Woman assisted in prosecution of other members
By Joe Beck
A woman convicted of participating in a ring that sold cocaine throughout Winchester may receive less than the 10-year sentencing minimum specified in federal guidelines if a judge agrees with a prosecutor's memo submitted Wednesday.
Assistant U.S. Attorney Grayson Hoffman recommended the lesser sentence for Sycarra Lawonn Chinn, citing assistance she provided to the government in the prosecution of other members of the ring.
Chinn is one of eight defendants in the case, five of whom were convicted after a nine-day jury trial in October and November during which she gave key testimony for the government. Authorities estimate the ring sold more than 2,700 grams of crack in Winchester from May 2009 to February 2012.
Hoffman's memo said he would give more details about his recommendation at a sentencing hearing scheduled for 3:30 p.m. Wednesday before U.S. District Judge Michael F. Urbanski.
Chinn testified at the trial of five of the ring's defendants: Nikki Williams, Alphonso Britton, Antonio Williams, Demario Coffie and Santonio Minus. The jury found them guilty on most of the 27 counts against them.
In his closing arguments to the jury, Hoffman recounted for the jury how Chinn shook visibly from fear on the witness stand.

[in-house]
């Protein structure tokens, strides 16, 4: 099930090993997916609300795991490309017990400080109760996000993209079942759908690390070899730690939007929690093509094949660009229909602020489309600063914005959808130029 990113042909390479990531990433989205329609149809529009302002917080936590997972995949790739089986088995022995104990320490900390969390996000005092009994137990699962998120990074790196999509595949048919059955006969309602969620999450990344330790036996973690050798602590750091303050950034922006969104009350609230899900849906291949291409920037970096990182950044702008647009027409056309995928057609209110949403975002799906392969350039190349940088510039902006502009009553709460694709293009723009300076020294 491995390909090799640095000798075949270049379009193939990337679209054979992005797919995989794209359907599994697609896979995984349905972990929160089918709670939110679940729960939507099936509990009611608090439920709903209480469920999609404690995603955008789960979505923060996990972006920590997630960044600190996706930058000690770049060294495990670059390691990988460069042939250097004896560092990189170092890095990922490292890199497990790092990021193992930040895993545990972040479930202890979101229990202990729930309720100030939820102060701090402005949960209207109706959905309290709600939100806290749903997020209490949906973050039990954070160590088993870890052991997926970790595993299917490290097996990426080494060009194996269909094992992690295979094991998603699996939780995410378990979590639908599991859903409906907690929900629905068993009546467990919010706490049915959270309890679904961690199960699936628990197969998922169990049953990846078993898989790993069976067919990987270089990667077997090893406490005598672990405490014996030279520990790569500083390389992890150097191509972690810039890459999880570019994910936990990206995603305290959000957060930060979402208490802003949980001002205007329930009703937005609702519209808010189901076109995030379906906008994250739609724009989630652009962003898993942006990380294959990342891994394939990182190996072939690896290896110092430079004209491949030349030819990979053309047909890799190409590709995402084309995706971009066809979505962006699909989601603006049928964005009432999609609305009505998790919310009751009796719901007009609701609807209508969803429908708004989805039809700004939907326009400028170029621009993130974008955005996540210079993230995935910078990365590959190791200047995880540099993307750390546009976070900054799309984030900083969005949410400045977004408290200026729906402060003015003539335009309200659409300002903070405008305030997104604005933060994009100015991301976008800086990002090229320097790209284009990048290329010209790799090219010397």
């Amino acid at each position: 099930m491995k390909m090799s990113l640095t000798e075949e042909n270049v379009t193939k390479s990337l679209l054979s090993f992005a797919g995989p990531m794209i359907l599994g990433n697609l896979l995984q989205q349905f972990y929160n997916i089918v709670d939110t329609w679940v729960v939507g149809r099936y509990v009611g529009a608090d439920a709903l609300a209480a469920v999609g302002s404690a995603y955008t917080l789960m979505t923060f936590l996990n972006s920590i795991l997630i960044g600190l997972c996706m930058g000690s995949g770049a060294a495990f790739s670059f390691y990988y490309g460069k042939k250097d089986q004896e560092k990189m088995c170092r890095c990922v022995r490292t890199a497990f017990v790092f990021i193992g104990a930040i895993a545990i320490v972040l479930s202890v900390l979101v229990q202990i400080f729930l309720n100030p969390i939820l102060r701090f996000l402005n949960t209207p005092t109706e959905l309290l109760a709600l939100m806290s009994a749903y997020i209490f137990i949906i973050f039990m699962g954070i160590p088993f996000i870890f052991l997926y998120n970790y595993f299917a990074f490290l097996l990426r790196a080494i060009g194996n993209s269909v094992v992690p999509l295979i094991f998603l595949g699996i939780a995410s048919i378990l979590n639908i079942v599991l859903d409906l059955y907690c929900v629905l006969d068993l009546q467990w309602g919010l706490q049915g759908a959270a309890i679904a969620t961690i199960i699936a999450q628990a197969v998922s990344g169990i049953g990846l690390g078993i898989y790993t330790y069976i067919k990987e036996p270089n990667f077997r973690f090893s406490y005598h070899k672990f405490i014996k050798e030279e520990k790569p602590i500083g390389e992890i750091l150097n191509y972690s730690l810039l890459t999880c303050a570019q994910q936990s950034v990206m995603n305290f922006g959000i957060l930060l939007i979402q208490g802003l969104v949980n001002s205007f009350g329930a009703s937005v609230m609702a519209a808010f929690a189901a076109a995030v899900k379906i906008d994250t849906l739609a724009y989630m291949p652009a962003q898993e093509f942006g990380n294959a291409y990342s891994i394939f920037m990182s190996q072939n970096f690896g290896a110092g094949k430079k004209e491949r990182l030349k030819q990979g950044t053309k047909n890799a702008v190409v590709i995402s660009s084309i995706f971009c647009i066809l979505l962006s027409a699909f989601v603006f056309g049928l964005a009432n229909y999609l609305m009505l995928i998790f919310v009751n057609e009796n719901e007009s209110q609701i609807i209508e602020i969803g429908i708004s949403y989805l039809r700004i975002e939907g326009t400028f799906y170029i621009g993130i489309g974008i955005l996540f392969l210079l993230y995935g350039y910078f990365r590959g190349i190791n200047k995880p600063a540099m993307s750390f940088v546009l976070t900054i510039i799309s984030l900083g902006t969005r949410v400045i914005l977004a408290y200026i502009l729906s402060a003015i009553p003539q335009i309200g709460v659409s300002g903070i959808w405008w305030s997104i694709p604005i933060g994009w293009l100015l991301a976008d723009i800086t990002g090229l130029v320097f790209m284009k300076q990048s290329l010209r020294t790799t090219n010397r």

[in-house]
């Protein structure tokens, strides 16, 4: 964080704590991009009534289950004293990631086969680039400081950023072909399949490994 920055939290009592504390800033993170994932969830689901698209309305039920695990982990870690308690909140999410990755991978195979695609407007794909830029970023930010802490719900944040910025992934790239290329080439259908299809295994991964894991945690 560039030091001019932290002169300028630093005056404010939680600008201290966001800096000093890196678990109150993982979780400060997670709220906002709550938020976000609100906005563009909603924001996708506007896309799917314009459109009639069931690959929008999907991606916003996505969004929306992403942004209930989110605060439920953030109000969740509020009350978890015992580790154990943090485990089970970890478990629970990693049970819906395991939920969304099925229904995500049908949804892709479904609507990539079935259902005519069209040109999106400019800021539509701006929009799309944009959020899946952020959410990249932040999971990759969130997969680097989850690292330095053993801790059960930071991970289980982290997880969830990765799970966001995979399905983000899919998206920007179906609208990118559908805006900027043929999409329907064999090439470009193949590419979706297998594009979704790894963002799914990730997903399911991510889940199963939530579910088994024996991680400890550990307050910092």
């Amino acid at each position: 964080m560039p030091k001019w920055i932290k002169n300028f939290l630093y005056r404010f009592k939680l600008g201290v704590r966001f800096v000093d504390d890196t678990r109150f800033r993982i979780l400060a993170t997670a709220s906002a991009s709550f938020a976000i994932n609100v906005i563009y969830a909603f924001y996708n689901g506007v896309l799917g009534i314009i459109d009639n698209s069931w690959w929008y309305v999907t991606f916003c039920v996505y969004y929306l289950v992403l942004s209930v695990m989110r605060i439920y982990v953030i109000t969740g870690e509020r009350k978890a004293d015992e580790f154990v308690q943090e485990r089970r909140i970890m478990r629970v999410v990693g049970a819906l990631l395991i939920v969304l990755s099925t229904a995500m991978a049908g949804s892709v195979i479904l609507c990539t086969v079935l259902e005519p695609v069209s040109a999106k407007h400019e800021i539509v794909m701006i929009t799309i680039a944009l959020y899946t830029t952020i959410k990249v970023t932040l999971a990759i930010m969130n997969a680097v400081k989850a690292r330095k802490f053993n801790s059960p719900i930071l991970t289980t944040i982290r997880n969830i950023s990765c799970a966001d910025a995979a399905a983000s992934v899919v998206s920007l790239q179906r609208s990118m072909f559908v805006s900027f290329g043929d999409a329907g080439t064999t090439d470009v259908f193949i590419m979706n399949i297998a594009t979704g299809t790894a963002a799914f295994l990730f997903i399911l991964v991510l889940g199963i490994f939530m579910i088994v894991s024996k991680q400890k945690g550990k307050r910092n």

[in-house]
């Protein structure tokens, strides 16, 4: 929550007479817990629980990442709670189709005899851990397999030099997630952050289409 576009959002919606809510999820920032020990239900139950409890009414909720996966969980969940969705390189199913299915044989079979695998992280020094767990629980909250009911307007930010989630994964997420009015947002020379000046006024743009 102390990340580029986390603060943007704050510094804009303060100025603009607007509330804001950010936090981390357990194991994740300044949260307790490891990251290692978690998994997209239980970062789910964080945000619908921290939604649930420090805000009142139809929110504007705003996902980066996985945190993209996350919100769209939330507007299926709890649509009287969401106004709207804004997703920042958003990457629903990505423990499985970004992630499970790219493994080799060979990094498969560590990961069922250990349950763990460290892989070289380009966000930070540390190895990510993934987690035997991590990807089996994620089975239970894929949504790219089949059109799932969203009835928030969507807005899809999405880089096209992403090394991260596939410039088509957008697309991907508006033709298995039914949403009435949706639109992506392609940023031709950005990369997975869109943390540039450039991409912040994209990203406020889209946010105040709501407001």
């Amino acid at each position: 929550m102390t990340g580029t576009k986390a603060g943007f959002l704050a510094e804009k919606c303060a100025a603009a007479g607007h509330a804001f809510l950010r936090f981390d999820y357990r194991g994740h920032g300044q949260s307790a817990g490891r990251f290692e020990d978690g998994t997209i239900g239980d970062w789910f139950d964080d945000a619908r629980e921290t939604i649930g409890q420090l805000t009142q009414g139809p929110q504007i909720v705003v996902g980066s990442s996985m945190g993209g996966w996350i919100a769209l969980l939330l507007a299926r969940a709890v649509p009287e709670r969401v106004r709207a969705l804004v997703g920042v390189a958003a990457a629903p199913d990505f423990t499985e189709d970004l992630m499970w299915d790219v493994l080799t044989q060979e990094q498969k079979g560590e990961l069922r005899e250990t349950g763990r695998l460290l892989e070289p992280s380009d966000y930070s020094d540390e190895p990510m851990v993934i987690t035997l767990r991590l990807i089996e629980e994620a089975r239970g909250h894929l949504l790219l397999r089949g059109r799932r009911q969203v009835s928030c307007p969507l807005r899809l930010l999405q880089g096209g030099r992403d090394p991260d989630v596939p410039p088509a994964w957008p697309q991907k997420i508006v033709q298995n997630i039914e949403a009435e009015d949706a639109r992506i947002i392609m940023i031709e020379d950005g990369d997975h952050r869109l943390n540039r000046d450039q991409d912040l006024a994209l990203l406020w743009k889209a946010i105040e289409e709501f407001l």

"She was petrified in the face of those five defendants," Hoffman said.
A sentencing memorandum filed by Chinn's attorney, W. Kent Bowers of Harrisonburg, called for the minimum sentence of 10 years.
Bowers described Chinn, 23, as someone plagued by "insecurity engendered by her unstable childhood and the feelings of inadequacy that caused her to seek refuge in drugs and relationships with those associated with that lifestyle."
Months before testifying, Chinn pleaded guilty to conspiring to distribute hundreds of grams of crack and another count of simple distribution of crack.
Bowers's sentencing memorandum estimates she "sold or facilitated" the sale of crack 20 to 25 times from May 2011 until she was arrested in April 2012.
Bowers wrote "the sales were done largely at the request of Santonio Minus, a man with whom she shared a close personal relationship and a major participant" in the drug ring.
Bowers said it did not appear that Chinn was paid or retained any money she handled in helping Minus sell individual bits of crack, usually at $50 or less per transaction.
"Sycarra's motivation for participating in this criminal enterprise is puzzling," he wrote. "There is no evidence that she benefited in any material way from her role in the offense."
Bowers said a psychological evaluation attached to the referendum determined that Chinn suffered from self-destructive tendencies and a need for approval that may have led her to join Minus and others in the conspiracy.
Bowers cited shoplifting and minor drug usage as her only previous crimes.
"Sycarra was not a user of crack cocaine or other hard drugs and does not appear to have been motivated in any way by monetary gain or her own addiction in participating in this conspiracy," Bowers said. "Again, it would appear that her desire to please others and fit in were behind the poor choices."
Contact staff writer Joe Beck at 540-465-5137 ext. 142, or firstname.lastname@example.org